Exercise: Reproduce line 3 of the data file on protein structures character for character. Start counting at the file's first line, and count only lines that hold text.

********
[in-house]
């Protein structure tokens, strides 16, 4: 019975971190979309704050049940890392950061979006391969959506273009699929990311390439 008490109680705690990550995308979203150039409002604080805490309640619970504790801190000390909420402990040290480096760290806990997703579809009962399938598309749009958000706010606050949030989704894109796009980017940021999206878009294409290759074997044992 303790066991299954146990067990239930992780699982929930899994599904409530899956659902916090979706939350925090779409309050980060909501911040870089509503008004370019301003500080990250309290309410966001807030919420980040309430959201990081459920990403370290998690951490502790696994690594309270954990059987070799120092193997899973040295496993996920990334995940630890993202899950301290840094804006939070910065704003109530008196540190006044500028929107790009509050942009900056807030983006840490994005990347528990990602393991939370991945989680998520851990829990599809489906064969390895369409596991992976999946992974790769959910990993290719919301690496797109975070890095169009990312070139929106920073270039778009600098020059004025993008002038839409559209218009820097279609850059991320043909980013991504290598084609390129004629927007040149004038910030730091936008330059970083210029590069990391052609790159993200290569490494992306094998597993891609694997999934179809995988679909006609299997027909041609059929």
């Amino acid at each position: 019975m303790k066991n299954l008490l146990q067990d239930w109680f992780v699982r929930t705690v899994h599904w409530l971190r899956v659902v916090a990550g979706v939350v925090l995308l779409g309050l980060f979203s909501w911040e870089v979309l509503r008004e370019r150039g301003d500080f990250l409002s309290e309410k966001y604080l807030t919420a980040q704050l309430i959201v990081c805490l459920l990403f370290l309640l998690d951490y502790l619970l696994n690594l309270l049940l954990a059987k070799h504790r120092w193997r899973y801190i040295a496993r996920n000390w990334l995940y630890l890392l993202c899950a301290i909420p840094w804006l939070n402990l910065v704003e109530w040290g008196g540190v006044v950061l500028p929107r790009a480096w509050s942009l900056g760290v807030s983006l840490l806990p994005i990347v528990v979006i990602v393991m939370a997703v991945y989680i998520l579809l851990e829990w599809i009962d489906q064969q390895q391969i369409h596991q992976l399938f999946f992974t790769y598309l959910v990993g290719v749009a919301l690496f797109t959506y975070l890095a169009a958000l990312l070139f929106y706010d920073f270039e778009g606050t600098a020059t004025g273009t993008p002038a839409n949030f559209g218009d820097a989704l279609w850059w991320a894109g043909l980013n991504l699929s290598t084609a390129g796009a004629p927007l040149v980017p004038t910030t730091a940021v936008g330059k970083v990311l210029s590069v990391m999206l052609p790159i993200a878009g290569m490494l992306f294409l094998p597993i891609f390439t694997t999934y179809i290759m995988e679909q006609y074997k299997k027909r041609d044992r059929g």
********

């Amino acid at each position: 019975m303790k066991n299954l008490l146990q067990d239930w109680f992780v699982r929930t705690v899994h599904w409530l971190r899956v659902v916090a990550g979706v939350v925090l995308l779409g309050l980060f979203s909501w911040e870089v979309l509503r008004e370019r150039g301003d500080f990250l409002s309290e309410k966001y604080l807030t919420a980040q704050l309430i959201v990081c805490l459920l990403f370290l309640l998690d951490y502790l619970l696994n690594l309270l049940l954990a059987k070799h504790r120092w193997r899973y801190i040295a496993r996920n000390w990334l995940y630890l890392l993202c899950a301290i909420p840094w804006l939070n402990l910065v704003e109530w040290g008196g540190v006044v950061l500028p929107r790009a480096w509050s942009l900056g760290v807030s983006l840490l806990p994005i990347v528990v979006i990602v393991m939370a997703v991945y989680i998520l579809l851990e829990w599809i009962d489906q064969q390895q391969i369409h596991q992976l399938f999946f992974t790769y598309l959910v990993g290719v749009a919301l690496f797109t959506y975070l890095a169009a958000l990312l070139f929106y706010d920073f270039e778009g606050t600098a020059t004025g273009t993008p002038a839409n949030f559209g218009d820097a989704l279609w850059w991320a894109g043909l980013n991504l699929s290598t084609a390129g796009a004629p927007l040149v980017p004038t910030t730091a940021v936008g330059k970083v990311l210029s590069v990391m999206l052609p790159i993200a878009g290569m490494l992306f294409l094998p597993i891609f390439t694997t999934y179809i290759m995988e679909q006609y074997k299997k027909r041609d044992r059929g």